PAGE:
On Wednesdays, assorted people have been taking monthly turns at putting up a selection of six (or twelve) words which is called “Words for Wednesday”.
We have taken over this meme from Delores, who had been having computer problems.
This month the meme continues here, at Drifting Through Life.
Essentially the aim is to encourage us to write.
Each week we are given a choice of prompts: which can be words, phrases, music or an image. What we do with those prompts is up to us: a short story, prose, a song, a poem, or treating them with ignore...
Some of us put our creation in comments on the post, and others post on their own blog. We would really like it if as many people as possible joined in with this fun meme. If you are posting on your own blog - let us know so that we can come along and read your masterpiece.
I’m hopeless at poetry so I always do a story.
It’s a fun challenge…why not join in?
This week's words are:
an elderly man with a cane came in to buy a coffee
Here is my story:
The lunch rush was over and there would be few customers between now and 4:30, so I busied myself cleaning the counters and tables, refilling the little baskets that held sugar packets and stirring paddles, and checking the supply of coffee beans. As I was giving the espresso machine a final wipe, an elderly man with a cane came in to buy a coffee.
He seemed inclined to chat, so I let him begin while I restacked the shelf of cups and saucers, then listened more closely as I unwrapped a new box of disposable cups.
He began by saying how much the cafe had changed since he was last here and I asked how long that had been. He thought a while, then said it must be twenty or thirty years, he couldn’t remember exactly. He did know there hadn’t been any fancy espresso machine back then. He remembered a long counter with two big urns, one for tea and one for coffee. Next to them a long tray with a couple of dozen white china cups. Coffee was five cents a cup, sugar was a penny extra. Not too many took the sugar.
I was astonished at hearing this, I knew a little of the café’s history, but this memory the old man was talking about was much further back than twenty or thirty years. I wondered about his identity; who was he? where had he come from? how old was he? And how did he know about the café?
As if reading my mind, he said his name was Gerald Feckler and he’d lived in this area for many years. He thought back to the days when he was a child, when the strip mall was nothing but a field, no shops, no café at all, certainly no road either. I stared in amazement. This mall had been here as long as I could remember and I was forty-five years old. I glanced at the clock to see how much time I had left before the next rush and saw the clock had stopped. I looked to my wristwatch and saw it had stopped too.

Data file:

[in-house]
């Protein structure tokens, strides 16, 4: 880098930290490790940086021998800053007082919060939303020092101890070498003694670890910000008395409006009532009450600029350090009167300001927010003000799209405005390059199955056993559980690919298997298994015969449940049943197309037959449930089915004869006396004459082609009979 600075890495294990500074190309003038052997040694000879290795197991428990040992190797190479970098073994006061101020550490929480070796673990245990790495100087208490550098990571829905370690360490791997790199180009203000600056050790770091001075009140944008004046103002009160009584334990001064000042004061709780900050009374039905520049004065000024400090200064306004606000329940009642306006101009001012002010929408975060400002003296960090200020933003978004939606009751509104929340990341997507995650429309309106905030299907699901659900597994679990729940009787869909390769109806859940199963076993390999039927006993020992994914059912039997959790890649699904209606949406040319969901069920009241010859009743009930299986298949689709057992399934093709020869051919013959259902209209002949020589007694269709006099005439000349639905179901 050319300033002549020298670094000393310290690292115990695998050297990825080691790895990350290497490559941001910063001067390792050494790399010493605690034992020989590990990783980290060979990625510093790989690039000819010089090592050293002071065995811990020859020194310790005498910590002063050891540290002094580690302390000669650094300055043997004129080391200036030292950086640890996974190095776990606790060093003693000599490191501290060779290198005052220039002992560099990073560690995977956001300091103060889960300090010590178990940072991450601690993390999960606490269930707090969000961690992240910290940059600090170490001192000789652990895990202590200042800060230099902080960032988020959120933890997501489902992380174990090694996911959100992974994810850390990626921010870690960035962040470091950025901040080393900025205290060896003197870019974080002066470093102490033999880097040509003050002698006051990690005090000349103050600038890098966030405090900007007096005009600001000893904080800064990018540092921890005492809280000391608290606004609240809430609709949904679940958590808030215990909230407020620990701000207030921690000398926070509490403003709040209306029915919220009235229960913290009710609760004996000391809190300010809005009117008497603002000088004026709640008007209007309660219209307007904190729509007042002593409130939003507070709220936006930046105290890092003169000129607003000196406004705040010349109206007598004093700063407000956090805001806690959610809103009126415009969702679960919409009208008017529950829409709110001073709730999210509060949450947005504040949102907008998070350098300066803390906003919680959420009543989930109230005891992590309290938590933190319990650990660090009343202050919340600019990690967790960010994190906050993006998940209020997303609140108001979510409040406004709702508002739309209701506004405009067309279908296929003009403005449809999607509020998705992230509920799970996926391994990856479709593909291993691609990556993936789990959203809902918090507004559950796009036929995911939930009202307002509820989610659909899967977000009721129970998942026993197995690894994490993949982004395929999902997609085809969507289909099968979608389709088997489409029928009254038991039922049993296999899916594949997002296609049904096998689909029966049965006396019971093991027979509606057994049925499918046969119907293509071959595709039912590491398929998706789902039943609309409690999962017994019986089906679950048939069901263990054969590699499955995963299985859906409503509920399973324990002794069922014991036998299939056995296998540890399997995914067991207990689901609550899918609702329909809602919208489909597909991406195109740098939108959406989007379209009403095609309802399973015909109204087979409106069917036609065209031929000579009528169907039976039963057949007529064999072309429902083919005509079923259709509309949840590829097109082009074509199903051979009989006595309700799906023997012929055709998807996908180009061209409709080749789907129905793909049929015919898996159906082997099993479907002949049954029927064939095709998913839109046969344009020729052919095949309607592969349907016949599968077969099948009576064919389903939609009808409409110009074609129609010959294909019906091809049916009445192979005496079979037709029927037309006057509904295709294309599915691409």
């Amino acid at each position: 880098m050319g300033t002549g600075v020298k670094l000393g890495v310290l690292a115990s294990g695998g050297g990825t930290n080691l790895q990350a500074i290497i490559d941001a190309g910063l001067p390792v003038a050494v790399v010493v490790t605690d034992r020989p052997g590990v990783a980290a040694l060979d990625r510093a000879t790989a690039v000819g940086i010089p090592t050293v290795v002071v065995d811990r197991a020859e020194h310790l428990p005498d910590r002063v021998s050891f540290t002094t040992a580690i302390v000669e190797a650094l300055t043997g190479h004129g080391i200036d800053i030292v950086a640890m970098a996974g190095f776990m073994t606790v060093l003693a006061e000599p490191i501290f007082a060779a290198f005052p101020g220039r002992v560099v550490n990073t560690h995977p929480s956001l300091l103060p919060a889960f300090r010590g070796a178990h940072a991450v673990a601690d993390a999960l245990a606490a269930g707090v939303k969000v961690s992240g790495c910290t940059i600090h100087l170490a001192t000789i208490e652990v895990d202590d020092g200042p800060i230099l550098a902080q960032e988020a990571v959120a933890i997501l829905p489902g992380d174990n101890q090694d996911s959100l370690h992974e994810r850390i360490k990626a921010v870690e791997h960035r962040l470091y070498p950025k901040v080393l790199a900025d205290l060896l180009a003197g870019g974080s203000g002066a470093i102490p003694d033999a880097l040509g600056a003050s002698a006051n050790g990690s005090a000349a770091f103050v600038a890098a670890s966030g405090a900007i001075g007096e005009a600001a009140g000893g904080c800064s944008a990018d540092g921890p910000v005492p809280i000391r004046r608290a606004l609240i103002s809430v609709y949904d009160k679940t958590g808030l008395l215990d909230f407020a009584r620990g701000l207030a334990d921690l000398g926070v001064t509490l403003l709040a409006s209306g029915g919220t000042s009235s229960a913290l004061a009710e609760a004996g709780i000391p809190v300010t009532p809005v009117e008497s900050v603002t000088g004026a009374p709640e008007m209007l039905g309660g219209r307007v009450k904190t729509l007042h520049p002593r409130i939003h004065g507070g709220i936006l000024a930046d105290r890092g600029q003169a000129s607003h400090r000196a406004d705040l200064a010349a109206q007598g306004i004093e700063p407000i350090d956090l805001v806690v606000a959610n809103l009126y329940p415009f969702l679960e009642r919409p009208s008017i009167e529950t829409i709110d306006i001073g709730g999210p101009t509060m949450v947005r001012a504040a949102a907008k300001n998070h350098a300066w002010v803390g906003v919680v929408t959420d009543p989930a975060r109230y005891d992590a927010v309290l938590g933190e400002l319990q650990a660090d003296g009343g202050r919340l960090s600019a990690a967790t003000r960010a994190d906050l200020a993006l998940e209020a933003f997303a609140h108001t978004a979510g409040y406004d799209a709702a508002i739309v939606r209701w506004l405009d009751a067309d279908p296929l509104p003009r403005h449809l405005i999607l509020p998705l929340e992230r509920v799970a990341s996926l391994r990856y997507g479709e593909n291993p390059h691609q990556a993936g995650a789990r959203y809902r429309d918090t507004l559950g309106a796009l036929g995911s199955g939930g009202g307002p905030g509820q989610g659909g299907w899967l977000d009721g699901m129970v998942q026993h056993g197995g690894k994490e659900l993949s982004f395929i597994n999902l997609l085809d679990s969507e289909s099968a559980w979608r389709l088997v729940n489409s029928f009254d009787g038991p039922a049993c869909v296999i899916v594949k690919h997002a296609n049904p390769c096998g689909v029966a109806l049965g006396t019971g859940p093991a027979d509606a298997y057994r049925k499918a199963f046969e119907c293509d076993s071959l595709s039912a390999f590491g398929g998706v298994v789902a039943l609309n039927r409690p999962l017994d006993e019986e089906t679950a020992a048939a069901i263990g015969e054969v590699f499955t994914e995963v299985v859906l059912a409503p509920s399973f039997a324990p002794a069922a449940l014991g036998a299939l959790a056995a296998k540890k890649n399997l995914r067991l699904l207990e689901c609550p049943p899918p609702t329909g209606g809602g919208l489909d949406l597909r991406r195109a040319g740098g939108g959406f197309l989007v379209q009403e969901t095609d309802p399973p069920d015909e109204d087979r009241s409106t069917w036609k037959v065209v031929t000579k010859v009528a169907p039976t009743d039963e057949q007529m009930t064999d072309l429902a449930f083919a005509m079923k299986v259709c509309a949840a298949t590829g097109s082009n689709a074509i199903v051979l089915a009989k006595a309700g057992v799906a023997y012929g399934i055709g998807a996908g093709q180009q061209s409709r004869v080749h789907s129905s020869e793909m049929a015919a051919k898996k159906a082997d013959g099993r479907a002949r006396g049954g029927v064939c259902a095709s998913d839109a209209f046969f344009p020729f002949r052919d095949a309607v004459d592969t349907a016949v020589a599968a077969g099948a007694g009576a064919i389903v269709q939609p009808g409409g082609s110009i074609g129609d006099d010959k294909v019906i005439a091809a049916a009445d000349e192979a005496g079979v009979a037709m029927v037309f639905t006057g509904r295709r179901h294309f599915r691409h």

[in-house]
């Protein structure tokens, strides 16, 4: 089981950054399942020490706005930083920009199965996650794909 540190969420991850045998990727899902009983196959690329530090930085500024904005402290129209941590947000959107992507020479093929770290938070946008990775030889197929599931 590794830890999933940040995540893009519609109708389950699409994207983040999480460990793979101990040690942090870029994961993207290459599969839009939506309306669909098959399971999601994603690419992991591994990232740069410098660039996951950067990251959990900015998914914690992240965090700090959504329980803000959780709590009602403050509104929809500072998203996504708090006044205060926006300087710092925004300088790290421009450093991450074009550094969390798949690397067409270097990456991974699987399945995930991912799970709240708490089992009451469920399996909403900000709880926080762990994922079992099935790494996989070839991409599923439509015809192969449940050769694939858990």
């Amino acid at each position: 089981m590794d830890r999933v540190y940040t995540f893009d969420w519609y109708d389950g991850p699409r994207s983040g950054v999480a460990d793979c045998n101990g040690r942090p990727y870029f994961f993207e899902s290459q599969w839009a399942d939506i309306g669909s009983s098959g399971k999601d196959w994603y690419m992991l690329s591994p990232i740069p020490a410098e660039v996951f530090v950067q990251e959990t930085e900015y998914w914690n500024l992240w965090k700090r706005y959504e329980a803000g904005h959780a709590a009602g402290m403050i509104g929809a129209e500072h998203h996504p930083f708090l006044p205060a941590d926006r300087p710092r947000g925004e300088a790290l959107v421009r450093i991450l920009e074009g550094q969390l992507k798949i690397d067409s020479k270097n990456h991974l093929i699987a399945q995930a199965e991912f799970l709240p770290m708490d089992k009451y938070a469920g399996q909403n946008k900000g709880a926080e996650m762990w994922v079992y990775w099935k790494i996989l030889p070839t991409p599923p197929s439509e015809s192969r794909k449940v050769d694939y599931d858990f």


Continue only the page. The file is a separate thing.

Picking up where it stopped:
Gerald smiled at the quick rush of fear that crossed my face.
“Don’t be worried,” he said. “I’m not here to hurt you, I’ve just popped in for a chat. It gets a bit lonely on the ‘other side’ and I stop in every few decades and have a chat, see how things are going.”
I must have stood there with my mouth open, for he gently pushed my chin up with gnarled old fingers and invited me to sit. “The clock hasn’t really stopped,” he said, “I’ve just slowed the time for a while.”
He confessed that he was in fact, now quite dead and I was speaking with a ghost. “You won’t believe how I died,” he said. “Of all the silly things a man can die from, it was a mosquito bite that got infected. You wouldn’t think such a little thing could kill anyone, but back in those days there wasn’t the ready accessibility to medical help that people enjoy now.”
I still hadn’t said anything; what does one say when suddenly confronted with a coffee drinking ghost who can slow down time? I began right there. "Are you tracking the time, so that I can be ready when the next rush of customers comes in?”
“Yes”, he said. “I’ve been doing this a long time now and I’ve gotten rather good at it.” He smiled and repeated that I had nothing to worry about. “I’ll tell you about the very first café that stood here,” he said. “There was a labour camp way across the field, with men working at the clay pit making bricks to build a house for a wealthy gentleman. We Fecklers lived across the other side of the field and my older brother was one of the brick makers. He’d come home each evening, hungry and exhausted and one day my mother had an idea to set up a hut here, on this very spot, and provide a cup of coffee and a piece of bread to each man at noon. She made enquiries, permission was granted and my father and I built a little freestanding hut one Sunday. We picked this spot because it was within walking distance of a good water well, so there would be plenty of water for the coffee.”
I asked him what year he was talking about, there was an old picture on the wall of a hut that had been rumored to be the first café, it was quite faint an image, but in the corner could easily be seen “Feckler’s Coffee Hut, 1858.
He was surprised to hear this, and asked to see it. “In all the times I’ve popped in here, no other person has ever mentioned it’” he said. I showed it to him and he chuckled softly. “Look at that,” he said, “the lavender bushes aren’t full grown, this must have been only a year after we served the very first cup. The men had to supply their own cups back then, mum didn’t have enough for all the men and didn’t want her good china getting broken anyway.”